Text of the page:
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I am trying to conceive of a way in which I can float a view over top the tab bar. This would essentially cover it. I'm not sure how to go about this. If the tab bar is itself a subview of another controller, then this would seem easy, but from what I understand you cannot really do this without "abusing" the view controller methodology (i.e. addSubview: tabbar.view or something similar).

Basically, there is limited space on an iphone screen and the tab bar is the navigation but at times I want to use that space to show information briefly. If the tab bar is my root controller, I would think this is not possible.

I've read other posts on here that suggest using the setHidesBottomBarWhenPushed but I'm not using a nav controller, and I also want to dynamically control when the bar gets hidden or covered by another view, so I can move that new view out of the way when desired and show the tab bar again.

Any other suggestions to point me in the right direction would be appreciated.

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You should subclass the UITabBar Class. or look here: stackoverflow.com/questions/4020108/… –  CarlJ Aug 10 '11 at 13:29
i like Brad's answer in that question, about using your own image view that mimics the tab bar. simple and flexible –  OpenLearner Aug 10 '11 at 13:38

2 Answers 2

up vote 1 down vote accepted

I would suggest the following.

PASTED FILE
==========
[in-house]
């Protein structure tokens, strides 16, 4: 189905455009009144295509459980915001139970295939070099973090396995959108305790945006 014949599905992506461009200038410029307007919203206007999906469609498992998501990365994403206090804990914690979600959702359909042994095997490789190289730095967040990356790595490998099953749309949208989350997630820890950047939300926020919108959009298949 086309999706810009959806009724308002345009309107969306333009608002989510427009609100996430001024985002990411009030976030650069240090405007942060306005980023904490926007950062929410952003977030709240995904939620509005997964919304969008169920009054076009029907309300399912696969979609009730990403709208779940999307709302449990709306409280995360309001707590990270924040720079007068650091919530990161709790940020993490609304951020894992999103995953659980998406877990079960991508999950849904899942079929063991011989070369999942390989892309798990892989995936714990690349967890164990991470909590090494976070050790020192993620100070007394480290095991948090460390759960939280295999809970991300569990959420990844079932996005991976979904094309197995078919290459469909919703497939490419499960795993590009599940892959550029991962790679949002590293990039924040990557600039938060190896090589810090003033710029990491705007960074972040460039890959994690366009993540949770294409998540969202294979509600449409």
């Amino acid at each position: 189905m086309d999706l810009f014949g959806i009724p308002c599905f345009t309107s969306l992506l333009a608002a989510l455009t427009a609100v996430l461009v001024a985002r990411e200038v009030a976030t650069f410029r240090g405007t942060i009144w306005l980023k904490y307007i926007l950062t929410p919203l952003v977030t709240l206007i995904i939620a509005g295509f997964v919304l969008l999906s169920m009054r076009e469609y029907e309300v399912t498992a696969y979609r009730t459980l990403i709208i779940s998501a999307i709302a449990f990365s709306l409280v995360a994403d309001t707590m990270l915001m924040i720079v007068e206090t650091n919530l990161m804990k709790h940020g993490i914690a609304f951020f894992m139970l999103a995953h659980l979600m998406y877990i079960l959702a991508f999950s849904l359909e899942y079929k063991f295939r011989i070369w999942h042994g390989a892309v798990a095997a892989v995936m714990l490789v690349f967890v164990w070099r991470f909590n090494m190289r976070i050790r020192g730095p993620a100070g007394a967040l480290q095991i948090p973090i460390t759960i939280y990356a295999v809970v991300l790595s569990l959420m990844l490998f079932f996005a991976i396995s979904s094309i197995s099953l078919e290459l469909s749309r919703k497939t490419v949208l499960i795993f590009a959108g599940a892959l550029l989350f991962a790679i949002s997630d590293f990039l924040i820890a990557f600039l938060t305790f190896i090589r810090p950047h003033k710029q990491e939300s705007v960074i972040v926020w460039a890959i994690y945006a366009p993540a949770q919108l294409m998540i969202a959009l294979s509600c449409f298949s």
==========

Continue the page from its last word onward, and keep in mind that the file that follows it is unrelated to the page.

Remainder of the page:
--UIView (this will hold the tab bar controller)
         -- Tabbar controller
    --Full Screen View

So basically the tab bar is enclosed in a UIView. This is added to the main UIView. When you want to display full screen you can add that view to the main UI view. Thus there would be no need to hide/unhide the tab bar.

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what is the best syntax to add a tab bar controller to a UIView? Is it something like using addSubview:tabbarcontroller.view ? –  OpenLearner Aug 10 '11 at 13:50

You could use the root window. If you just get the main window from [[UIApplication sharedApplication] keyWindow], you can add views directly to that. That will allow you to float anything over anywhere on screen again. You'll still have a little snafu to deal with vis-a-vis rotation, but if you aren't doing automatic rotation, then it's as simple as not worrying about it.

Another option would be to actually create a new UIWindow and put stuff in it wherever you want. This is how UIAlertViews actually work. That way, it doesn't interfere with your view hierarchy at all. This method has one issue, in that only one window will dispatch events, including touches, to their subviews. So using this basically allows the user to still touch the bar underneath. The first option may be better, but I'm just throwing this out there in case anybody finds it useful.

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Thank you very much your trick works for full creen –  Arpit Parekh Sep 10 '12 at 10:56
[[UIApplication sharedApplication] keyWindow] for thanks very much –  Arpit Parekh Sep 10 '12 at 10:56

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